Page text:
By John Parnell
As delegates, negotiators and activists make their way back from Rio, we look at a selection of the reaction to the outcome document and the process itself, from across the globe.
“The summit has gone the Copenhagen way, with lots of fuss and no concrete outcome. This place was virtually invaded by the representatives of the corporate world — the drivers of today’s unsustainable human consumption.” Soumya Dutta, India People’s Science Forum quoted in The Hindu.
“We’ve sunk so low in our expectations that reaffirming what we did 20 years ago is now considered a success.” Martin Khor, executive director of the South Centre.
“This is an outcome that makes nobody happy. My job was to make everyone equally unhappy.” Sha Zukang, Secretary-General of Rio+20.
“From my last perspective, Rio+20 is a promise, it’s a promise to the islands, it’s a promise to the youth, it’s a promise to all those affected by the doings of mankind. There were a lot of people around the conference today saying that they were disappointed with the outcomes of Rio+20. My opinion is that signatures on a document will not save the world but going out there and actually doing something about it, will.” Brianna Fruean, a 14 year old environment campaigner and member of the Samoan delegation at Rio+20.
“The outcome of the summit is a glass half full half empty and in many respects it is a reflection of the challenges related to the global economic crisis. I came to Rio from the G20 meeting and you can see there that the global crisis means making other agreements extremely difficult. It’s important to understand that this is a process, and it’s a process that’s going on during a global economic crisis.” Donald Kaberuka, President of the African Development Bank.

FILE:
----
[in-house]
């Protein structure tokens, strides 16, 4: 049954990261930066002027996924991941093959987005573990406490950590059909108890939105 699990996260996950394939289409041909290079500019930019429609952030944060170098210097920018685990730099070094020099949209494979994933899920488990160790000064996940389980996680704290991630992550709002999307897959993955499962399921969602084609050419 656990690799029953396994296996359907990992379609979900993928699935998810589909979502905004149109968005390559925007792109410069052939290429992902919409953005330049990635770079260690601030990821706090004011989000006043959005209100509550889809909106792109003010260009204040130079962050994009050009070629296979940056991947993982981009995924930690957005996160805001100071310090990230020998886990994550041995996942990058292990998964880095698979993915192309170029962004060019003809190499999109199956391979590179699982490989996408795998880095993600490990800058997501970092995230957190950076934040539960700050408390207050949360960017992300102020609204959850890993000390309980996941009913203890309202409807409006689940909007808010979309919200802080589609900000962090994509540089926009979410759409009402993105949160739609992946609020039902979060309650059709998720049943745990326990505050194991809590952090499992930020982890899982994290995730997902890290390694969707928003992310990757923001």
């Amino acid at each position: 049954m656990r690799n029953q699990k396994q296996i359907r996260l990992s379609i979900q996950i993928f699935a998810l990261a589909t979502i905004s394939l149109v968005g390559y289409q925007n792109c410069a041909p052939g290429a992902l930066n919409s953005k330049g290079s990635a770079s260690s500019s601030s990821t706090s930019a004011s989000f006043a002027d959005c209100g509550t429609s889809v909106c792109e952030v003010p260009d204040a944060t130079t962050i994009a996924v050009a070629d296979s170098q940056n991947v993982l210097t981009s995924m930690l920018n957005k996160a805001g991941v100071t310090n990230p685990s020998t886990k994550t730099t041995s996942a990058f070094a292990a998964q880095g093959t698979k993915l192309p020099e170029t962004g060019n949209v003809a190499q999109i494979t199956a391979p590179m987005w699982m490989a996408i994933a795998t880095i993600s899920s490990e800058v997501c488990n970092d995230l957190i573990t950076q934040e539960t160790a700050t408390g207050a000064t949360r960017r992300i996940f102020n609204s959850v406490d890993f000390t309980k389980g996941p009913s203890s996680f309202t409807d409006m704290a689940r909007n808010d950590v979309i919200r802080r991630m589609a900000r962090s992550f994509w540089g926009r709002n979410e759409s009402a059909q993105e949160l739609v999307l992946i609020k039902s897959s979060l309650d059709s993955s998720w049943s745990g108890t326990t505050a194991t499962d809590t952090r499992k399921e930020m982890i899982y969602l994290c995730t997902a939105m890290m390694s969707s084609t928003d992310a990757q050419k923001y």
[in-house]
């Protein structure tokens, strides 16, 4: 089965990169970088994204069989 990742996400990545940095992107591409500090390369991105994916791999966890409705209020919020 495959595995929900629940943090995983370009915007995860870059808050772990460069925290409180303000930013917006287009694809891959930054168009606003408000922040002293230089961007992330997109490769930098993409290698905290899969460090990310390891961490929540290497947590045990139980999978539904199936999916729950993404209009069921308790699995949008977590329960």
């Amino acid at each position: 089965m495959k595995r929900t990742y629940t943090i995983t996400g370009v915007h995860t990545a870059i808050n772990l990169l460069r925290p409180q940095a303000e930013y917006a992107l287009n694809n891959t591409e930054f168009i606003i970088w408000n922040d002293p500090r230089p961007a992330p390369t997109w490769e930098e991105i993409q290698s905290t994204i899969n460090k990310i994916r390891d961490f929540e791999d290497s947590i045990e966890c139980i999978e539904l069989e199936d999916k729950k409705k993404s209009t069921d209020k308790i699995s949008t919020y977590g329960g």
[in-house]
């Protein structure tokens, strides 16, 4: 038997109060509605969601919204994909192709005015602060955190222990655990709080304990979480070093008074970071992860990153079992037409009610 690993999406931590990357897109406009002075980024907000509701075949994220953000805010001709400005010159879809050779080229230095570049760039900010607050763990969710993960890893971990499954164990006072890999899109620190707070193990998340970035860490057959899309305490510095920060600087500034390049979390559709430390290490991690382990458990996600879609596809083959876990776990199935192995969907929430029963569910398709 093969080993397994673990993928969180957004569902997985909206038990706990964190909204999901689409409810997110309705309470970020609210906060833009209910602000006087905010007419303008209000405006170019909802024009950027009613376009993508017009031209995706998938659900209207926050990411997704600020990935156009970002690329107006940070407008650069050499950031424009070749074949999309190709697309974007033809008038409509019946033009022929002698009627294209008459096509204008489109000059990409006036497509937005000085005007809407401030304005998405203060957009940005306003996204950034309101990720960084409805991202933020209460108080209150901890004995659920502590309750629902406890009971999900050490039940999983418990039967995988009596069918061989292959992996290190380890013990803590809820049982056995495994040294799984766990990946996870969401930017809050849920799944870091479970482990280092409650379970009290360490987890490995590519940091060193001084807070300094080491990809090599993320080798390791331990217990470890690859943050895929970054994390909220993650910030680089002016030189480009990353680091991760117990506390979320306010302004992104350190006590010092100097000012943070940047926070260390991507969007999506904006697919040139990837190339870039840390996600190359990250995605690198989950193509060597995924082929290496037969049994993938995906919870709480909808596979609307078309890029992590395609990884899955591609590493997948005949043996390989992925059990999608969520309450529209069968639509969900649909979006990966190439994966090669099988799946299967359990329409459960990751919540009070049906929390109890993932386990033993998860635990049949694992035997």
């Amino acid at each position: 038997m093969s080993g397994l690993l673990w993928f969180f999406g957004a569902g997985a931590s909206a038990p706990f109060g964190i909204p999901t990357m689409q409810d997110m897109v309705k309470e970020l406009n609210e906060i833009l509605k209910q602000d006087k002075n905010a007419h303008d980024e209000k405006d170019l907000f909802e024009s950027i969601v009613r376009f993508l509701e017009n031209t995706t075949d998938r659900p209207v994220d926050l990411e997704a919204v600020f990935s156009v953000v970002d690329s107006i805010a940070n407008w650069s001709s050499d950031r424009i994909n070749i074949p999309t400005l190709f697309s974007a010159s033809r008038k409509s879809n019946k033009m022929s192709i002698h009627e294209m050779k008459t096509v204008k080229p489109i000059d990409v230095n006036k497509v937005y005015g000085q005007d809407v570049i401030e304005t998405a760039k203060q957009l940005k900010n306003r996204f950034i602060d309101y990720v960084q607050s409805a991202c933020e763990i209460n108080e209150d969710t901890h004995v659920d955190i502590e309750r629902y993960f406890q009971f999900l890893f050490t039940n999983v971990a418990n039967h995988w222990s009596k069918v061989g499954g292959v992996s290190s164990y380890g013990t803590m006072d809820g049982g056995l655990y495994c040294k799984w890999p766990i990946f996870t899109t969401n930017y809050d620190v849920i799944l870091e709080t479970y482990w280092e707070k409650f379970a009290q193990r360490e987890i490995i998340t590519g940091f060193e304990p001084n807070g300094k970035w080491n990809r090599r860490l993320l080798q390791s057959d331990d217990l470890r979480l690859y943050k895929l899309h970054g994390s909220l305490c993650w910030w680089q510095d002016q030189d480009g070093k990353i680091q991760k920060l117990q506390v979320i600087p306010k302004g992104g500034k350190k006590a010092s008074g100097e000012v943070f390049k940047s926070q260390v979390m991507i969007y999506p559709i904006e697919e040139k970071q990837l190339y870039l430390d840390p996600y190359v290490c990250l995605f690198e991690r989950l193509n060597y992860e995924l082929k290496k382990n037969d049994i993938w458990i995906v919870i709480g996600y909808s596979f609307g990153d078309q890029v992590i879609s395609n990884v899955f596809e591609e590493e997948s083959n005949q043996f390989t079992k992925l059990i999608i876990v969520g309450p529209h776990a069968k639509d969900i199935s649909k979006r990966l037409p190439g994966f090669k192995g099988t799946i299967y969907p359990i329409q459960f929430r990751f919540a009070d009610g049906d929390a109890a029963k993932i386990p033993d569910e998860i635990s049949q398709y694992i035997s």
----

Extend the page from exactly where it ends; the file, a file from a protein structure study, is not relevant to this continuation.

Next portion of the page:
“Probably those who are most frustrated, and who say they are frustrated, are the Europeans. They think they can still indicate paths which others should follow.” André Corrêa do Lago, Brazil’s chief negotiator at Rio+20 quoted in the New York Times.
“The green economy simply reinforces the current model of development, based on overconsumption and production. The same financial mechanisms that caused multiple crises since 2008 are being promoted, but this time to commodify nature. There is enough evidence on the negative impacts of the financialisation of nature on women’s rights and livelihoods.” Nicole Bidegain of GEO-ICAE, Uruguay.
“In its current form, the text reaffirms and deepens the current neo-liberal economic model. It promotes “inclusive and sustainable” economic growth with various references throughout the text without putting forward proposals or changes to the dominant economic system.” Bolivian Climate Change Platform.